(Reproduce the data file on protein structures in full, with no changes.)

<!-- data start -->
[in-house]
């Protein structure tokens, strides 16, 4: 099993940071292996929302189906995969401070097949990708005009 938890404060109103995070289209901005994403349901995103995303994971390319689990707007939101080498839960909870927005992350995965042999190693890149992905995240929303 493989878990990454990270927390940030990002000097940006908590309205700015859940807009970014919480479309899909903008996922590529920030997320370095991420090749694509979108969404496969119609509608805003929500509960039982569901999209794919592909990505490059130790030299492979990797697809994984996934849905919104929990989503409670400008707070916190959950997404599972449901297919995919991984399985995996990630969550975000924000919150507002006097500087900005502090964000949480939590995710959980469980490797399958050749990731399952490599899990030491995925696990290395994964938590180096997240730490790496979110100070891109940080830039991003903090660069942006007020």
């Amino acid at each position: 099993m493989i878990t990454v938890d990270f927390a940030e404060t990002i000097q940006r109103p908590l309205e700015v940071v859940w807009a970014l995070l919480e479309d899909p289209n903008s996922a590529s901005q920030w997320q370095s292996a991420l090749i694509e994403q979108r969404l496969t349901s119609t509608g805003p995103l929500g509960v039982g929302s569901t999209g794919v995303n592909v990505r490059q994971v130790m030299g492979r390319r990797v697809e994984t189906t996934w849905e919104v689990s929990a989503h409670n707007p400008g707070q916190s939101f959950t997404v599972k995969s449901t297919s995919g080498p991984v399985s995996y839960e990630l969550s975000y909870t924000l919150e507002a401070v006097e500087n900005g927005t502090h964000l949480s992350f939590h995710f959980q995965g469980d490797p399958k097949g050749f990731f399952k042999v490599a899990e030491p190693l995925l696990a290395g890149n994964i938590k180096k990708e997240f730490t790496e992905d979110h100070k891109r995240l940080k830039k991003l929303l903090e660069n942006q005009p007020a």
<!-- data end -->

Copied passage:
[in-house]
């Protein structure tokens, strides 16, 4: 099993940071292996929302189906995969401070097949990708005009 938890404060109103995070289209901005994403349901995103995303994971390319689990707007939101080498839960909870927005992350995965042999190693890149992905995240929303 493989878990990454990270927390940030990002000097940006908590309205700015859940807009970014919480479309899909903008996922590529920030997320370095991420090749694509979108969404496969119609509608805003929500509960039982569901999209794919592909990505490059130790030299492979990797697809994984996934849905919104929990989503409670400008707070916190959950997404599972449901297919995919991984399985995996990630969550975000924000919150507002006097500087900005502090964000949480939590995710959980469980490797399958050749990731399952490599899990030491995925696990290395994964938590180096997240730490790496979110100070891109940080830039991003903090660069942006007020």
């Amino acid at each position: 099993m493989i878990t990454v938890d990270f927390a940030e404060t990002i000097q940006r109103p908590l309205e700015v940071v859940w807009a970014l995070l919480e479309d899909p289209n903008s996922a590529s901005q920030w997320q370095s292996a991420l090749i694509e994403q979108r969404l496969t349901s119609t509608g805003p995103l929500g509960v039982g929302s569901t999209g794919v995303n592909v990505r490059q994971v130790m030299g492979r390319r990797v697809e994984t189906t996934w849905e919104v689990s929990a989503h409670n707007p400008g707070q916190s939101f959950t997404v599972k995969s449901t297919s995919g080498p991984v399985s995996y839960e990630l969550s975000y909870t924000l919150e507002a401070v006097e500087n900005g927005t502090h964000l949480s992350f939590h995710f959980q995965g469980d490797p399958k097949g050749f990731f399952k042999v490599a899990e030491p190693l995925l696990a290395g890149n994964i938590k180096k990708e997240f730490t790496e992905d979110h100070k891109r995240l940080k830039k991003l929303l903090e660069n942006q005009p007020a």